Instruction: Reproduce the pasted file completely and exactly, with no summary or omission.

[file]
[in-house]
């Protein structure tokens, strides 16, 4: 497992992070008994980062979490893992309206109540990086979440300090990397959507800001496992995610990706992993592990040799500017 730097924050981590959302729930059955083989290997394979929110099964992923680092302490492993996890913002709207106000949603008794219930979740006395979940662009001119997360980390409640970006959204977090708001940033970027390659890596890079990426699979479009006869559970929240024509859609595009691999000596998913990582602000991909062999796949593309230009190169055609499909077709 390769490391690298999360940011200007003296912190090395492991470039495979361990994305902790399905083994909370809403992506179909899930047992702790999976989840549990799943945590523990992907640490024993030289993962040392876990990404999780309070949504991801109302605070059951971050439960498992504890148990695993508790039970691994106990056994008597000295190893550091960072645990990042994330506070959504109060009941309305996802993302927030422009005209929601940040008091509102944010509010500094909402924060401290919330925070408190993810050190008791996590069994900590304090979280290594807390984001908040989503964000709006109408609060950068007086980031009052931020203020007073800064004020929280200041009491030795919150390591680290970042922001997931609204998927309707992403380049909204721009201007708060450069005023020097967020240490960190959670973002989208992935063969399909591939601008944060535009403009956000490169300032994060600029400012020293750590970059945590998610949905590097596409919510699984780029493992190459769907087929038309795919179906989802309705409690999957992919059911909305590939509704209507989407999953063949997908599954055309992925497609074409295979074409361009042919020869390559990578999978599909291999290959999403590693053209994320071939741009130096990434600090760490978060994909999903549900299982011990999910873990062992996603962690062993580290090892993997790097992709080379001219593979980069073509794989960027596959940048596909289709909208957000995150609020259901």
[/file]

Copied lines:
[in-house]
């Protein structure tokens, strides 16, 4: 497992992070008994980062979490893992309206109540990086979440300090990397959507800001496992995610990706992993592990040799500017 730097924050981590959302729930059955083989290997394979929110099964992923680092302490492993996890913002709207106000949603008794219930979740006395979940662009001119997360980390409640970006959204977090708001940033970027390659890596890079990426699979479009006869559970929240024509859609595009691999000596998913990582602000991909062999796949593309230009190169055609499909077709 390769490391690298999360940011200007003296912190090395492991470039495979361990994305902790399905083994909370809403992506179909899930047992702790999976989840549990799943945590523990992907640490024993030289993962040392876990990404999780309070949504991801109302605070059951971050439960498992504890148990695993508790039970691994106990056994008597000295190893550091960072645990990042994330506070959504109060009941309305996802993302927030422009005209929601940040008091509102944010509010500094909402924060401290919330925070408190993810050190008791996590069994900590304090979280290594807390984001908040989503964000709006109408609060950068007086980031009052931020203020007073800064004020929280200041009491030795919150390591680290970042922001997931609204998927309707992403380049909204721009201007708060450069005023020097967020240490960190959670973002989208992935063969399909591939601008944060535009403009956000490169300032994060600029400012020293750590970059945590998610949905590097596409919510699984780029493992190459769907087929038309795919179906989802309705409690999957992919059911909305590939509704209507989407999953063949997908599954055309992925497609074409295979074409361009042919020869390559990578999978599909291999290959999403590693053209994320071939741009130096990434600090760490978060994909999903549900299982011990999910873990062992996603962690062993580290090892993997790097992709080379001219593979980069073509794989960027596959940048596909289709909208957000995150609020259901």